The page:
A.W. Well, I don’t really depend on that. I love all the seasons and have no idea what Moscow melancholy (as we call it) is. Moscow is Moscow — sometimes it’s gloomy, sometimes it lacks sun. The latter is a problem, by the way, but still, it’s easy to solve — you just buy a plane ticket and fly away somewhere warm. Apart from this, I love this city. It’s beautiful in the meaning of architecture and culture and even weather. My studio is located on the territory of a real working factory, many trees grow there, so in autumn the ground is fully covered with colourful leaves, while in winter it’s all in the snow. Just stunning! In fact, I can’t understand people who don’t love place where they leave. If it’s so, why not to change it? However, this is hardly the case. Feeling bad inside, you won’t change things drastically just relocating to Goa or Thailand. You need an answer from within.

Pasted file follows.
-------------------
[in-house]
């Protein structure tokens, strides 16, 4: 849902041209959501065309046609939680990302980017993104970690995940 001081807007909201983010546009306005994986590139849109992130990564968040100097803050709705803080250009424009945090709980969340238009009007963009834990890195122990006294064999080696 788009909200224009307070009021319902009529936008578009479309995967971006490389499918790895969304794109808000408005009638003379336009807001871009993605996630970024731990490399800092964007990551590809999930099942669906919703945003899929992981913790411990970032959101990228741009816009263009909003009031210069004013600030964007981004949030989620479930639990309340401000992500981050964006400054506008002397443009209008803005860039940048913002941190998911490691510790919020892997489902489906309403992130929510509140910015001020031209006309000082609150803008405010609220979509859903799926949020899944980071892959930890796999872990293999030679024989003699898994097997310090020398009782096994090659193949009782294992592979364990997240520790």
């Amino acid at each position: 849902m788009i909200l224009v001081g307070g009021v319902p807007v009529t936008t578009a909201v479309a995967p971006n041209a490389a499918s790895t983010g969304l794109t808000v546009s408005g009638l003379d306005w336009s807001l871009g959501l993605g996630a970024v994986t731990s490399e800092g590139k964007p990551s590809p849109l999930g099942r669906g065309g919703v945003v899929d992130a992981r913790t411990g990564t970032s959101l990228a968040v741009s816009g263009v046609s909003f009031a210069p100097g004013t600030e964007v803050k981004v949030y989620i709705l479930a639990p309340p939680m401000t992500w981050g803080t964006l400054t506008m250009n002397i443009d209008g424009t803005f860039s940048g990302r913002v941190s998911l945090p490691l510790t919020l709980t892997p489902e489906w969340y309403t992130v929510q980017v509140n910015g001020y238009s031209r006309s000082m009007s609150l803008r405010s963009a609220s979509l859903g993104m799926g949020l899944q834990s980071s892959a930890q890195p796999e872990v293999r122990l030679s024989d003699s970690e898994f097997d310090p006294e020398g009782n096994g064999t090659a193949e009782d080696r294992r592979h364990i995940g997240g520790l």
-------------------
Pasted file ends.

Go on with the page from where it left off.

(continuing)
P.H. What about artistic blocks? Do you face any?
A.W. Yes, I do. However, they are not about the weather changing or anything happening in the outside world. When I have a work overload, I get quickly tired and start digging myself out. Here is what I found out: if you don’t feel good, a nice sleep, vitamins, hot tea and maybe an intimate conversation are all you need. Declines happen to everyone, however, I wouldn’t like to put it on public display.
P.H. Are you looking forward to participating in any specific exhibition/project?